As the global temperatures rise, collapse disasters of ice-filled rock mass caused by warming and thawing will often occur in permafrost regions. A constitutive model can be further constructed according to the experiment results. Then, in combination with numerical software, this constitutive model can be used to predict the disaster of rock avalanches in cold regions in future research. Although Mamot et al. (2018) established a constitutive model for joints, the constitutive model only considers temperature and normal stress; however, the influence of the joint roughness, opening and shear rate is ignored. Through our study, it is evidenced that the joint roughness, shear rate, joint opening and temperature are physical quantities that must be considered in the constitutive model. A constitutive model including these physical quantities will be proposed in our future research.
The following conclusions can be obtained in this study.
The shear strength of ice-filled joints decreases with increasing temperature. The shear failure mode changes from shear rupture of joint ice to the debonding of the ice–rock interface when the temperature increases to −0.5 ∘C, because the bonding strength of the ice–rock interface is less than that of solid ice at −0.5 ∘C (v = 0.2 mm min−1 and σn = 0.5 MPa).
The joint roughness can improve the shear strength of ice-filled joints, but it is related to the joint opening and normal stress. The shear strength of ice-filled joints linearly increases with the increasing aggregation area of rupture ice before noticeable bulges. However, the relationship between the JRC index and the shear strength is not significant.
The shear strength of ice-filled joints decreases with increasing joint opening. When the joint opening increases from 2 to 14 mm, the aggregation of rupture ice gradually disappears, and the shear strength of ice-filled joint is equal to that of solid ice. A critical value of infilled thickness may exist, which requires further study.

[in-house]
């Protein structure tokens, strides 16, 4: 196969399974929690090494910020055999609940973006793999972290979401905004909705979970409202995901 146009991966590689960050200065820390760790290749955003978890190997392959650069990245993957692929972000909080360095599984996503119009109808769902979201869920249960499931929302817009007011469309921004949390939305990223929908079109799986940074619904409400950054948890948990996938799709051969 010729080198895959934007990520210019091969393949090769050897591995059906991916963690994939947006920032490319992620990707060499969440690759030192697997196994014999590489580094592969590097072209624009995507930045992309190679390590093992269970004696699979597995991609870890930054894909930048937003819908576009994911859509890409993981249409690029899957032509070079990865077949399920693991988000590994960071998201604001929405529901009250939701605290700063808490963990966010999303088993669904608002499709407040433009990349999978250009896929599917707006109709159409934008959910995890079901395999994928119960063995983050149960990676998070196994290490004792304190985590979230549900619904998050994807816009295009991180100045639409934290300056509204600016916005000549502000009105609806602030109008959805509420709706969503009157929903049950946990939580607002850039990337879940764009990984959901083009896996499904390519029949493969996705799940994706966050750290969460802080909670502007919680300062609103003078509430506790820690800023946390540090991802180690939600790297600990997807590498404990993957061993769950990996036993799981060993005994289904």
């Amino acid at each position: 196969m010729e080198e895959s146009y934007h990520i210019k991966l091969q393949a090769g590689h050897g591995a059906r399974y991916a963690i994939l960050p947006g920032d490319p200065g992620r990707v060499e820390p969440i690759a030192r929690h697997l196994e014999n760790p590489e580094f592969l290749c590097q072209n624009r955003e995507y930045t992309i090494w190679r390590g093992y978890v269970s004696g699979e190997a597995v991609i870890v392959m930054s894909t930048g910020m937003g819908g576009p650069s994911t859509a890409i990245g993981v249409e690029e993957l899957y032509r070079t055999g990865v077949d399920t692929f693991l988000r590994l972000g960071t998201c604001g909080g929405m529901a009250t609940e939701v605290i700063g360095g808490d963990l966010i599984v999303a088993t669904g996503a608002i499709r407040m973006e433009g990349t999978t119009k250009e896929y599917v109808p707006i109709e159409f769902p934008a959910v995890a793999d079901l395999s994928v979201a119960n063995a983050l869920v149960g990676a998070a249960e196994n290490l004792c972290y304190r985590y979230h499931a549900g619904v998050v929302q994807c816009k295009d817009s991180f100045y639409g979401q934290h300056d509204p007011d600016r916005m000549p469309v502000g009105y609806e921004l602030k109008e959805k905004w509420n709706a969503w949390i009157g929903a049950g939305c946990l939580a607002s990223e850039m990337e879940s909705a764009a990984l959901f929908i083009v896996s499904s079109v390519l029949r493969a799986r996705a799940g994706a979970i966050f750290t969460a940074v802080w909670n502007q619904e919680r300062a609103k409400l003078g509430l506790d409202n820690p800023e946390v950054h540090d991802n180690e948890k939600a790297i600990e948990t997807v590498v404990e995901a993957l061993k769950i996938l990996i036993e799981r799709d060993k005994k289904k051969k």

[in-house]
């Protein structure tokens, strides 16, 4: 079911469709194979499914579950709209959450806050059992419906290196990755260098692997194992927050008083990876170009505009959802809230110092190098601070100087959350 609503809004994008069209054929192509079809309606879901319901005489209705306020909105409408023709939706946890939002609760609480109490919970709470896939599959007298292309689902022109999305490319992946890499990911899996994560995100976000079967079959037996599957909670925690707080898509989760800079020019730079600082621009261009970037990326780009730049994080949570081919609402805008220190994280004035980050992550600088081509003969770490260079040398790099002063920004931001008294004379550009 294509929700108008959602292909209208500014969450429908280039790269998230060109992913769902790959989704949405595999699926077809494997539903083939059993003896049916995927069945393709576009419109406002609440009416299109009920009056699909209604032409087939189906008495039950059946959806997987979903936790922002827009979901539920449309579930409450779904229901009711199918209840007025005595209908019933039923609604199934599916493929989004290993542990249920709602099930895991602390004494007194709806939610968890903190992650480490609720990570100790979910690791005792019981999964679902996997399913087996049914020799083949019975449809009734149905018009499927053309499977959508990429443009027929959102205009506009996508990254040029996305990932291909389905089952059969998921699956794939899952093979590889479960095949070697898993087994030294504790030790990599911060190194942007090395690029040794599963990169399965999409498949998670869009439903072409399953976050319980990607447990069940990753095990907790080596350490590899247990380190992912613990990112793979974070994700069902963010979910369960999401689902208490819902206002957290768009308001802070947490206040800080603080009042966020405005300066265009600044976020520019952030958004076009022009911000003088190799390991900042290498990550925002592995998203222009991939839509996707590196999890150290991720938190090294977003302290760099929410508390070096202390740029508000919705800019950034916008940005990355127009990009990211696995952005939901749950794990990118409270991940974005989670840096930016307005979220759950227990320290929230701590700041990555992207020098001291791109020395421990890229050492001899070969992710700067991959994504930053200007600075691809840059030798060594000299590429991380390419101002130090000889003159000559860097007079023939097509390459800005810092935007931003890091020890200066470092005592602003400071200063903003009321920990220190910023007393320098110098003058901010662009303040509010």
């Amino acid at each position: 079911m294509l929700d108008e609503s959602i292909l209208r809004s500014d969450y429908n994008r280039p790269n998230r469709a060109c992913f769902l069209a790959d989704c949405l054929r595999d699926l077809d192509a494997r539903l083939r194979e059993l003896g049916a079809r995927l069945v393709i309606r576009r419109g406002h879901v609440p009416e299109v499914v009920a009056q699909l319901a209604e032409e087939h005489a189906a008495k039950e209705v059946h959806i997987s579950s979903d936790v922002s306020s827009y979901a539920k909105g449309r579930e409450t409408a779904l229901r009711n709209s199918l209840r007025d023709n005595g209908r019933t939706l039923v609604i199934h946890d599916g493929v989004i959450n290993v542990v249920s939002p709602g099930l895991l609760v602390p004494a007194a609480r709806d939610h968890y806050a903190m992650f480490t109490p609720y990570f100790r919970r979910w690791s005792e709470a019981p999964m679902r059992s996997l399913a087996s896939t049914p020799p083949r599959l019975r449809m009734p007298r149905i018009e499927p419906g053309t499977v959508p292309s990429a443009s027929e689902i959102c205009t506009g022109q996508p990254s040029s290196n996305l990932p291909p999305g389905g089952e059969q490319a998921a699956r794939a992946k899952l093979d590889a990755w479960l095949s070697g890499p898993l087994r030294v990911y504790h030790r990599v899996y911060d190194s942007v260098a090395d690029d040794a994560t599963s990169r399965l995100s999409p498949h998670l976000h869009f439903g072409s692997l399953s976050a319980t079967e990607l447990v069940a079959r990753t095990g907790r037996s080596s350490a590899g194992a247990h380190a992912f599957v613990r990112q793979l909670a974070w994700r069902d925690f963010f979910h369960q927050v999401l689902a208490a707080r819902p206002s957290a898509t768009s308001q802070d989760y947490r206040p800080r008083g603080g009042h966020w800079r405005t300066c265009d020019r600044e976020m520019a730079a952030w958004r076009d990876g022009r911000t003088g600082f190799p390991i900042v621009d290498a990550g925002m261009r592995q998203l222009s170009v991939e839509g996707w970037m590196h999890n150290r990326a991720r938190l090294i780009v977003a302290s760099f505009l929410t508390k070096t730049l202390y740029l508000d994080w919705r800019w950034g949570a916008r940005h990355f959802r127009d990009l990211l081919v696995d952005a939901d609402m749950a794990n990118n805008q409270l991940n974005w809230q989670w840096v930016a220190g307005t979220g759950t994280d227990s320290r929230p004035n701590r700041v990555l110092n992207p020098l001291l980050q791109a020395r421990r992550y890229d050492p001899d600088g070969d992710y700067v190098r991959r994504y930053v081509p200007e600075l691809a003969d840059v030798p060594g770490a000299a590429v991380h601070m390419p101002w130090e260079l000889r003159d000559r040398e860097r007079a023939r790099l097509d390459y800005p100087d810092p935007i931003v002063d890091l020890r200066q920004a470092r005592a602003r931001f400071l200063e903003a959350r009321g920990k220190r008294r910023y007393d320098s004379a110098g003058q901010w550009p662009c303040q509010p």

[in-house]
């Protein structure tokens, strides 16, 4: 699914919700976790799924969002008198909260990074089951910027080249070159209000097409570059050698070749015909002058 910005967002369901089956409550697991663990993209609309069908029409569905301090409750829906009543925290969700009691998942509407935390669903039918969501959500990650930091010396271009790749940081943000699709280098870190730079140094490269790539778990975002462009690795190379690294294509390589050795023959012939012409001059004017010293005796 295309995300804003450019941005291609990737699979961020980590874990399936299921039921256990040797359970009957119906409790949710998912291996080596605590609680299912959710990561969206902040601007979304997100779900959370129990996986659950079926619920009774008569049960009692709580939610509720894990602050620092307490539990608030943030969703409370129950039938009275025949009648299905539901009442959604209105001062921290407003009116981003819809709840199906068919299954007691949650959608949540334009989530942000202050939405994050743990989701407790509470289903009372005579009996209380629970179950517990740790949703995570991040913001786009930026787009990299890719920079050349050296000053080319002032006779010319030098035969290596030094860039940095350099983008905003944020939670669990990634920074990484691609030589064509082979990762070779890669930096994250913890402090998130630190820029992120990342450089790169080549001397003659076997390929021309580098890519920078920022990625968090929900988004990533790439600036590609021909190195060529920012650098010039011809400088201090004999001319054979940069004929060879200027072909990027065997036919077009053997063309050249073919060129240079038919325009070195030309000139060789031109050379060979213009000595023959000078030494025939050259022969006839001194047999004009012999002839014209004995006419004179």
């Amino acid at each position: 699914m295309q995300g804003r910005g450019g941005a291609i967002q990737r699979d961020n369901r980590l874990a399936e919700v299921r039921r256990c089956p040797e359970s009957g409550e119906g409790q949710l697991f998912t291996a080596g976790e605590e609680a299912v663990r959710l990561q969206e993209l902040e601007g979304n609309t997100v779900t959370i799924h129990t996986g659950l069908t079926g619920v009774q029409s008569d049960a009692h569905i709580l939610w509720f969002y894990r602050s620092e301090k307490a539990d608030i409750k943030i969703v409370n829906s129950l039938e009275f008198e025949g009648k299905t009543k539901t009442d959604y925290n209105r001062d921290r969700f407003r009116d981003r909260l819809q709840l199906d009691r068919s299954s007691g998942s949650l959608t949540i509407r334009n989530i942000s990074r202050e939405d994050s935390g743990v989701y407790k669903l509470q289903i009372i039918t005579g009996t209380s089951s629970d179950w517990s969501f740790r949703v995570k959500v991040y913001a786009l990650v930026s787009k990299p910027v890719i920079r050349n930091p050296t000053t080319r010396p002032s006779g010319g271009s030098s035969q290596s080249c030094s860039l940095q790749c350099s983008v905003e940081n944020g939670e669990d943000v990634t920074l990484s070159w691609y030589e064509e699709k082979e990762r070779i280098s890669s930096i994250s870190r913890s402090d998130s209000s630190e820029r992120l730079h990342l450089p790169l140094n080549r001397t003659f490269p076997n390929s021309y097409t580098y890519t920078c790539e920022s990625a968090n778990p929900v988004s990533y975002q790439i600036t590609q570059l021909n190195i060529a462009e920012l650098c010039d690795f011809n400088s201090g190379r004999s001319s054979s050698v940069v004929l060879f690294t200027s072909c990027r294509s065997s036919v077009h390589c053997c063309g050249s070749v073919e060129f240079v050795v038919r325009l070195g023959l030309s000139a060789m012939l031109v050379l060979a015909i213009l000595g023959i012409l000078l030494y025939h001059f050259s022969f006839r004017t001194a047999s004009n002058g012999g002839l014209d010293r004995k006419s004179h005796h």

The shear strength of ice-filled joints decreases when the shear rate increases from 0.2 to 0.8 mm min−1. The infilled ice may change from ductile to brittle failure with increasing shear rate. The aggregation area of rupture ice also decreases, while the brittle rupture phenomenon of joint ice is more obvious as the shear rate increases.
The shear strength of ice-filled joints linearly increases with increasing normal stress, which well satisfies the Mohr–Coulomb criterion. The aggregation area of rupture ice also increases with increasing normal stress. In addition, the improvement of shear strength caused by the normal stress is much larger for the ice-filled joints than the solid ice, because the bulges can prevent the lateral expansion of ice under compression.
Field data in Sect. 1 and shear strength of pure ice (Jia et al., 2015) in Fig. 21 are available upon request to the corresponding author.
SH contributed to the conceptualization, methodology, software, formal analysis, visualization, and writing of the original draft. HC contributed to the main experiments, supervision, and review and editing of the manuscript. ZX contributed to the initial experiments. GL contributed to setting up the experimental equipment and obtaining data.
The contact author has declared that none of the authors has any competing interests.
Publisher's note: Copernicus Publications remains neutral with regard to jurisdictional claims in published maps and institutional affiliations.
We would like to extend a warm thanks to all the scientists and students who participated in the experiments and manuscript writing. We would also like to express our gratitude to the anonymous reviewers who provided us with valuable comments.
This work was supported by the National Natural Science Foundation of China (grant nos. 42072300 and 41702291) and the Project of Natural Science Foundation of Hubei Province (grant no. 2021CFA094).
This paper was edited by Adam Booth and reviewed by two anonymous referees.